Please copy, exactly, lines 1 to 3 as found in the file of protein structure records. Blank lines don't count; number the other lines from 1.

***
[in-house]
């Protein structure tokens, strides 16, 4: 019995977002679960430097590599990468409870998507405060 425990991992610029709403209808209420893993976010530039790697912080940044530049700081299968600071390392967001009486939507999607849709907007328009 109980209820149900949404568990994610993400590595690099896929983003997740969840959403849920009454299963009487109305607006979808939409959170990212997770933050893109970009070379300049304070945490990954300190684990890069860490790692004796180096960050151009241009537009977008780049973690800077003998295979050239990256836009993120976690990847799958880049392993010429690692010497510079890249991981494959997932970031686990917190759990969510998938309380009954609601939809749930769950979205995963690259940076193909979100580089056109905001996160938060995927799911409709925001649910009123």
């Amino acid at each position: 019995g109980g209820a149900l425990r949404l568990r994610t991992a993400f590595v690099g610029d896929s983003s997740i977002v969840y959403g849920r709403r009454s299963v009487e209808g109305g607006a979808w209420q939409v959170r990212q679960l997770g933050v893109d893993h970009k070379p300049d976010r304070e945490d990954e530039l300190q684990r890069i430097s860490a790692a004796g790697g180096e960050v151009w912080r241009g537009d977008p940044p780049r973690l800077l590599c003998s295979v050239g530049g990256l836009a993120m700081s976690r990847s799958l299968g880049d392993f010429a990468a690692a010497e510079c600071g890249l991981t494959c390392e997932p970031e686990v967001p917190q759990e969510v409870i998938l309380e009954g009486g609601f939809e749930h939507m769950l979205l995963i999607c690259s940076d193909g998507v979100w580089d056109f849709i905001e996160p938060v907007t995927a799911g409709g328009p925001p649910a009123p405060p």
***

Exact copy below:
[in-house]
């Protein structure tokens, strides 16, 4: 019995977002679960430097590599990468409870998507405060 425990991992610029709403209808209420893993976010530039790697912080940044530049700081299968600071390392967001009486939507999607849709907007328009 109980209820149900949404568990994610993400590595690099896929983003997740969840959403849920009454299963009487109305607006979808939409959170990212997770933050893109970009070379300049304070945490990954300190684990890069860490790692004796180096960050151009241009537009977008780049973690800077003998295979050239990256836009993120976690990847799958880049392993010429690692010497510079890249991981494959997932970031686990917190759990969510998938309380009954609601939809749930769950979205995963690259940076193909979100580089056109905001996160938060995927799911409709925001649910009123």
């Amino acid at each position: 019995g109980g209820a149900l425990r949404l568990r994610t991992a993400f590595v690099g610029d896929s983003s997740i977002v969840y959403g849920r709403r009454s299963v009487e209808g109305g607006a979808w209420q939409v959170r990212q679960l997770g933050v893109d893993h970009k070379p300049d976010r304070e945490d990954e530039l300190q684990r890069i430097s860490a790692a004796g790697g180096e960050v151009w912080r241009g537009d977008p940044p780049r973690l800077l590599c003998s295979v050239g530049g990256l836009a993120m700081s976690r990847s799958l299968g880049d392993f010429a990468a690692a010497e510079c600071g890249l991981t494959c390392e997932p970031e686990v967001p917190q759990e969510v409870i998938l309380e009954g009486g609601f939809e749930h939507m769950l979205l995963i999607c690259s940076d193909g998507v979100w580089d056109f849709i905001e996160p938060v907007t995927a799911g409709g328009p925001p649910a009123p405060p």